"When interest rates rise," a Minnesota reader notes, "the net asset value [NAV] of my bond fund's shares will decline.
"But, won't the decline be offset by the higher interest that the fund pays?"
He has a point.
Bear it in mind if you own, or plan to buy, shares in bond funds -- especially funds that invest in long-term bonds -- and if you plan to reinvest dividends instead of taking them in cash.
Ever since the Consumer Price Index and interest rates began to tumble in 1981 -- when U.S. Treasury long bonds carried coupons of more than 14 percent -- every uptick in the CPI and rates caused investors to worry about declines in prices of bonds.
In recent weeks, as yields on the U.S. Treasury's new 30-year bonds fell below 6 percent and substantial further slippage seemed unlikely, investors were asking not only when interest rates would rise again but also how much different rates might go up.
The questions have spawned a range of forecasts that may have led you to think about selling long-term bond funds or just not buying them.
That's because interest rate risk -- the risk that bond and bond fund prices fall when interest rates rise -- is normally higher for long-term than for short-term securities.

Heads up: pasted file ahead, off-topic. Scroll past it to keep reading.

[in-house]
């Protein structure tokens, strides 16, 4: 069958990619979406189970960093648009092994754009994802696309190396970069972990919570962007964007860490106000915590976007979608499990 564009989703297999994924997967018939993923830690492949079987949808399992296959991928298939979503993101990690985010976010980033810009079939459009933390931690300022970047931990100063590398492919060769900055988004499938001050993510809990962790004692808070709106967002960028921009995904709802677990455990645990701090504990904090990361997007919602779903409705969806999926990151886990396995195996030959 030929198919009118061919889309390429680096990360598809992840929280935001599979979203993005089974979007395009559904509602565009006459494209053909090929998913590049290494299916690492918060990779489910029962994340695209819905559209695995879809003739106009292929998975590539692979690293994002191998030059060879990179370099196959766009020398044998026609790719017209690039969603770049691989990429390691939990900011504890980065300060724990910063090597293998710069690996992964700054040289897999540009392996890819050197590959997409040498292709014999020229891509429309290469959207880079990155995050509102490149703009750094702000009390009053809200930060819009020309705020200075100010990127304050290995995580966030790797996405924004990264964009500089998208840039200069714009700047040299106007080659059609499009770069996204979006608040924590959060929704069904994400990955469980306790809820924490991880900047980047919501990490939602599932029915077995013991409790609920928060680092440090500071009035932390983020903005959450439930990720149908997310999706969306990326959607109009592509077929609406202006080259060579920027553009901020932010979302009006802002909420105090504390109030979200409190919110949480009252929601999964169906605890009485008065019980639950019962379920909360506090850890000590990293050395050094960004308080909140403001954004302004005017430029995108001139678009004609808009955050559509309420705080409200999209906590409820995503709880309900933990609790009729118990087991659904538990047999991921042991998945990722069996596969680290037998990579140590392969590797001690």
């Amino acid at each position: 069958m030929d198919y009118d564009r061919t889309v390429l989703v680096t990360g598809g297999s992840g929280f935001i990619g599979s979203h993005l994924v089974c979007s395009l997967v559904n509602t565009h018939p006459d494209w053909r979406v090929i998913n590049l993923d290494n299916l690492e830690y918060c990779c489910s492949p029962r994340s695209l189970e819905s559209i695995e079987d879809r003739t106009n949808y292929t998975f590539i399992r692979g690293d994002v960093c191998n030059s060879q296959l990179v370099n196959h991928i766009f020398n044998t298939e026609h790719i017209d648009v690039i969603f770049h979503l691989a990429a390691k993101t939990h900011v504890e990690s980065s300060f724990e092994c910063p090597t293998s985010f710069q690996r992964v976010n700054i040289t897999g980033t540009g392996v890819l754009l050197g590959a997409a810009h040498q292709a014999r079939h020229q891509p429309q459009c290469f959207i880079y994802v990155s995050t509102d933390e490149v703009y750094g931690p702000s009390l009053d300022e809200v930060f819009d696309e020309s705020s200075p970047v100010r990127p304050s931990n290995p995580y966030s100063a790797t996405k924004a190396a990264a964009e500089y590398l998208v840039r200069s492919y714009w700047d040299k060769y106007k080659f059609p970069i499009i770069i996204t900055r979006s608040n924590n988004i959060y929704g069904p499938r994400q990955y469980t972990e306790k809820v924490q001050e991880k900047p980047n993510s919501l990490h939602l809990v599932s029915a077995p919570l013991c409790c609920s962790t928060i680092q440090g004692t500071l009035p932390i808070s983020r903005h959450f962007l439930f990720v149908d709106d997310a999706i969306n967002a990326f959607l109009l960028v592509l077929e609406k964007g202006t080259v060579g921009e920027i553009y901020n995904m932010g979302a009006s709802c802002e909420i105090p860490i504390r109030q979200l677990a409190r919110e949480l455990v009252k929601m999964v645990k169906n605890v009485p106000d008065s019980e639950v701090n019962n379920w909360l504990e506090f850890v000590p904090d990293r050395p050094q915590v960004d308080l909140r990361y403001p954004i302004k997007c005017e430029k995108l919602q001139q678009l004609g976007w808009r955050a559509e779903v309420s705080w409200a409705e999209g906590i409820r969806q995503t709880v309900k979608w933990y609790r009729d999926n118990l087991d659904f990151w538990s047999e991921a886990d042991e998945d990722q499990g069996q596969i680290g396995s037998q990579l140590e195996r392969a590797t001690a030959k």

But is selling or avoiding long-term fund shares appropriate?
That depends, in part, on whether you would reinvest dividends and on the point raised by the reader.
To understand this, some background may help.
If rates rise and you take dividends in cash, you can bet that your bond fund shares' value will fall while your income goes up. Under normal circumstances, the fall would be greatest for long-term bond fund shares; and their dividends should rise the least.
If your portfolio's value is important, your choice is clear: Go for short- and/or intermediate-term maturity funds.
On the other hand, if you invest in bond funds to diversify a growth-oriented portfolio and can afford to reinvest dividends, the decline in NAVs eventually would be offset by income compounding at higher rates.
The length of time until this offset occurs, said Ian A. MacKinnon, Vanguard senior vice president and head of its fixed-income group, is the weighted average duration of a bond fund. Thus, it applies across the board to short-intermediate-and long-term funds. To benefit from the offset, you need to choose funds whose durations equal your investment horizon.
"If you invest in a fund with a duration of, say, five years," Mr. MacKinnon says, "you'd have to want to be invested for five years."
What does duration mean?
Duration is an indicator of a bond's or a bond fund's sensitivity to interest rate risk.
It is more meaningful than maturity because it reflects the timing and magnitudes of all payments to a bondholder -- interest and principal -- not just the repayment of principal alone.
The longer the duration, the greater the interest rate risk (or the potential for appreciation when rates decline).
For zero coupon bonds, durations are the same as maturities. That's simply because they pay no interest.
But for ordinary coupon bonds, durations are shorter than maturities.
How much shorter depends in part on their coupon rates. Other things being equal, higher coupons mean shorter durations.